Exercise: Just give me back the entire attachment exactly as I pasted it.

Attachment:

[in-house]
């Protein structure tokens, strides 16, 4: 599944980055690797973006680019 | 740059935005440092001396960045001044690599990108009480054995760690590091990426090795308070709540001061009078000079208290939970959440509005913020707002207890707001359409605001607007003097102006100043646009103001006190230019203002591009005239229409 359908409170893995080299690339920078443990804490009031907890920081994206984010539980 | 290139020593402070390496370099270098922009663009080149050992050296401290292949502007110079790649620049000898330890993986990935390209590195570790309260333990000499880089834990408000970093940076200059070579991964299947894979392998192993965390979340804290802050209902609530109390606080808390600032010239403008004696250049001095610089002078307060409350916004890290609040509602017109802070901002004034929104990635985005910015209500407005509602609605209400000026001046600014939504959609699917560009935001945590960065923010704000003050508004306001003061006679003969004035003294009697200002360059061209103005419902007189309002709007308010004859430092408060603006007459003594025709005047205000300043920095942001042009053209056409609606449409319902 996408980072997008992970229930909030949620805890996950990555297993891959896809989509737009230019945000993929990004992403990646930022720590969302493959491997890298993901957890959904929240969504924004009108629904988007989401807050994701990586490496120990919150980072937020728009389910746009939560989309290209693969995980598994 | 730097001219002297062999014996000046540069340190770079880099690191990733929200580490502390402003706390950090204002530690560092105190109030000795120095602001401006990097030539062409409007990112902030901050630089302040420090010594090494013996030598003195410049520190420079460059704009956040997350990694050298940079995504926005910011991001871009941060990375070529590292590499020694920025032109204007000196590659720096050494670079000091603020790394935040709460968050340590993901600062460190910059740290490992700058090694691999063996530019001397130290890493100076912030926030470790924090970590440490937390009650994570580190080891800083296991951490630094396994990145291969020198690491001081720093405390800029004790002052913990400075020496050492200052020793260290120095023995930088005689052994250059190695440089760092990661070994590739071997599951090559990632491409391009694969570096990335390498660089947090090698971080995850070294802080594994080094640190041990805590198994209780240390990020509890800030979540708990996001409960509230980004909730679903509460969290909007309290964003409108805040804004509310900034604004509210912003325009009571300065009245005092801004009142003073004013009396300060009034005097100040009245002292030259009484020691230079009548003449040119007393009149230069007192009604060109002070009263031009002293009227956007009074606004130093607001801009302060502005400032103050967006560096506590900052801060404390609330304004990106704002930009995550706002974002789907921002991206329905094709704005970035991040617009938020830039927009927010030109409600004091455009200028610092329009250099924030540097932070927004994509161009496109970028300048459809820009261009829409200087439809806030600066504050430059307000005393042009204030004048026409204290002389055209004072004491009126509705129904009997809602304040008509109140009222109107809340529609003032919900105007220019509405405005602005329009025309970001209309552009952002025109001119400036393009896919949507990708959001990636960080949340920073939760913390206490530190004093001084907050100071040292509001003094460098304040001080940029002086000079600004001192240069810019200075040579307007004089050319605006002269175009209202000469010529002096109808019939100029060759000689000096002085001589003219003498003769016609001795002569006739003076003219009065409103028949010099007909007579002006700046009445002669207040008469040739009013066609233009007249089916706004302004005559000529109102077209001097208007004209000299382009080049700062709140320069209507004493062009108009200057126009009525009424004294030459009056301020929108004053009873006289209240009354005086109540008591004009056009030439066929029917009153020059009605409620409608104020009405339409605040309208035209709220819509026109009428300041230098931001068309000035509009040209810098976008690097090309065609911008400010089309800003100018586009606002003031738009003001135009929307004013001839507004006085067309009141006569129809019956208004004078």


[in-house]
């Protein structure tokens, strides 16, 4: 599944980055690797973006680019 | 740059935005440092001396960045001044690599990108009480054995760690590091990426090795308070709540001061009078000079208290939970959440509005913020707002207890707001359409605001607007003097102006100043646009103001006190230019203002591009005239229409 359908409170893995080299690339920078443990804490009031907890920081994206984010539980 | 290139020593402070390496370099270098922009663009080149050992050296401290292949502007110079790649620049000898330890993986990935390209590195570790309260333990000499880089834990408000970093940076200059070579991964299947894979392998192993965390979340804290802050209902609530109390606080808390600032010239403008004696250049001095610089002078307060409350916004890290609040509602017109802070901002004034929104990635985005910015209500407005509602609605209400000026001046600014939504959609699917560009935001945590960065923010704000003050508004306001003061006679003969004035003294009697200002360059061209103005419902007189309002709007308010004859430092408060603006007459003594025709005047205000300043920095942001042009053209056409609606449409319902 996408980072997008992970229930909030949620805890996950990555297993891959896809989509737009230019945000993929990004992403990646930022720590969302493959491997890298993901957890959904929240969504924004009108629904988007989401807050994701990586490496120990919150980072937020728009389910746009939560989309290209693969995980598994 | 730097001219002297062999014996000046540069340190770079880099690191990733929200580490502390402003706390950090204002530690560092105190109030000795120095602001401006990097030539062409409007990112902030901050630089302040420090010594090494013996030598003195410049520190420079460059704009956040997350990694050298940079995504926005910011991001871009941060990375070529590292590499020694920025032109204007000196590659720096050494670079000091603020790394935040709460968050340590993901600062460190910059740290490992700058090694691999063996530019001397130290890493100076912030926030470790924090970590440490937390009650994570580190080891800083296991951490630094396994990145291969020198690491001081720093405390800029004790002052913990400075020496050492200052020793260290120095023995930088005689052994250059190695440089760092990661070994590739071997599951090559990632491409391009694969570096990335390498660089947090090698971080995850070294802080594994080094640190041990805590198994209780240390990020509890800030979540708990996001409960509230980004909730679903509460969290909007309290964003409108805040804004509310900034604004509210912003325009009571300065009245005092801004009142003073004013009396300060009034005097100040009245002292030259009484020691230079009548003449040119007393009149230069007192009604060109002070009263031009002293009227956007009074606004130093607001801009302060502005400032103050967006560096506590900052801060404390609330304004990106704002930009995550706002974002789907921002991206329905094709704005970035991040617009938020830039927009927010030109409600004091455009200028610092329009250099924030540097932070927004994509161009496109970028300048459809820009261009829409200087439809806030600066504050430059307000005393042009204030004048026409204290002389055209004072004491009126509705129904009997809602304040008509109140009222109107809340529609003032919900105007220019509405405005602005329009025309970001209309552009952002025109001119400036393009896919949507990708959001990636960080949340920073939760913390206490530190004093001084907050100071040292509001003094460098304040001080940029002086000079600004001192240069810019200075040579307007004089050319605006002269175009209202000469010529002096109808019939100029060759000689000096002085001589003219003498003769016609001795002569006739003076003219009065409103028949010099007909007579002006700046009445002669207040008469040739009013066609233009007249089916706004302004005559000529109102077209001097208007004209000299382009080049700062709140320069209507004493062009108009200057126009009525009424004294030459009056301020929108004053009873006289209240009354005086109540008591004009056009030439066929029917009153020059009605409620409608104020009405339409605040309208035209709220819509026109009428300041230098931001068309000035509009040209810098976008690097090309065609911008400010089309800003100018586009606002003031738009003001135009929307004013001839507004006085067309009141006569129809019956208004004078």